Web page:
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Thread: A derivative of Lebanese Tabouli...

  1. #1
    Veteran Member Samurai's Avatar
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    Default A derivative of Lebanese Tabouli...

    Years ago while putting myself through college, I was a bartender. I would make odd elixirs to entice my victims into emptying their Louis Vuitton wallets into my peasant's tip jar... so now I do the same in my own kitchen-- absent of the Louie Vuitton of course.

    5 cups of organic wild canadian rice (cooked)
    1/2 cup of organic red onion chopped
    1/2 cup of chopped chives
    5 cloves of fresh squished garlic
    2 bunches of chopped fresh parsley
    1/2 cup lemon juice
    1/2 cup olive oil (I don't know about you, but I have a predilection for Italian olive oil-- dark, refined, smooth, and tasty like the men in that region )
    5 vine tomatoes chopped up
    whatever salt tickles your fancy, sea, mortons.... whatever
    a bit of fresh cracked pepper.
    Mix
    Last edited by Samurai; 11-12-08 at 12:34 PM.

  2. #2
    Veteran Member Reesacat's Avatar
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    Default Re: A derivative of Lebanese Tabouli...

    Dang! (Smacking self in head).......... I never thought of substituting rice for the bulgar wheat in tabouli!

    BRILLIANT IDEA! Thank you, Samurai!
    I am on a gluten free diet and love Middle Eastern food.
    Have a ton of fresh parsley right outside........

  3. #3
    Administrator Islander's Avatar
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    Default Re: A derivative of Lebanese Tabouli...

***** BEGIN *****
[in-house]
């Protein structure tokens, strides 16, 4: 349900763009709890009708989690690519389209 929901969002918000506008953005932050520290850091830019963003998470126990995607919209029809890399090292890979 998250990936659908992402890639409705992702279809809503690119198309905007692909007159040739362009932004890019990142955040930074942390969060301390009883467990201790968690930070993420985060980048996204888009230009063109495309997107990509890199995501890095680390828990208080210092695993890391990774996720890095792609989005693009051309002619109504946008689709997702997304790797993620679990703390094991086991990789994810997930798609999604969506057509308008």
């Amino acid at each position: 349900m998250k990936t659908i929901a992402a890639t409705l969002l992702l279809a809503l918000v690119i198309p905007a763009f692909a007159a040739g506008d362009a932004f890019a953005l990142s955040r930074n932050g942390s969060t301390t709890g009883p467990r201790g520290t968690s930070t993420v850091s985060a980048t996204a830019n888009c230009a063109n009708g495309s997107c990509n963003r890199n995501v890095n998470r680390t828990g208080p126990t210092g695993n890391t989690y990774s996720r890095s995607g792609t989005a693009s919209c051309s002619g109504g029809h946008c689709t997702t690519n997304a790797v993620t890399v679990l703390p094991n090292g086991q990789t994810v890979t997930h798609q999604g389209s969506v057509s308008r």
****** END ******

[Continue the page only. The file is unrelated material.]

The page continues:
Dang. Rice spikes my blood glucose like you wouldn't believe.

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    Veteran Member Reesacat's Avatar
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    Default Re: A derivative of Lebanese Tabouli...

    Quinoa? Has more protein, I think.

  5. #5
    Administrator Islander's Avatar
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    Default Re: A derivative of Lebanese Tabouli...

    It takes 1/2 C. quinoa to do what 1/4 C. of rice will do.

  6. #6
    Veteran Member Samurai's Avatar
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    Thumbs up Re: A derivative of Lebanese Tabouli...

    Quote Originally Posted by Islander
    Dang. Rice spikes my blood glucose like you wouldn't believe.
    Girlfriend,
    Wild Rice is actually not a rice, but a grass with a Glycemic Index of 57. It is high in Magnesium.

  7. #7
    Veteran Member Aaltrude's Avatar
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    Default Re: A derivative of Lebanese Tabouli...

    I'm not sure if Quinoa has more protein but it does have complete protein and like wild rice is high in magnesium and has a low GI compared to rice.

  8. #8
    Administrator Islander's Avatar
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    Default Re: A derivative of Lebanese Tabouli...

    Quote Originally Posted by Samurai
    Girlfriend,
    Wild Rice is actually not a rice, but a grass with a Glycemic Index of 57. It is high in Magnesium.
    Yes, thx, I know - but it still spikes my bg!

  9. #9
    Administrator Islander's Avatar
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    Default Re: A derivative of Lebanese Tabouli...

    Quote Originally Posted by Aaltrude
    I'm not sure if Quinoa has more protein but it does have complete protein and like wild rice is high in magnesium and has a low GI compared to rice.
    Complete protein, as in, all amino acids? I thought only meat had that....
    Please clarify?

  10. #10
    Veteran Member Aaltrude's Avatar
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    Default Re: A derivative of Lebanese Tabouli...

    Yes Islander - it has all the amino acids. It could probably be classified as a super food. This website has an in depth analysis of the nutrtional benefits of quinoa. Click on the link for the in depth nutritional profile near the bottom of the page. This gives its amino acid status along with other nutritional factors.
    http://tinyurl.com/672w5

  11. #11
    Administrator Islander's Avatar
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    Default Re: A derivative of Lebanese Tabouli...

    Wow, thx! I'm gonna go cook some up now, to go with my leftover stir-fry!

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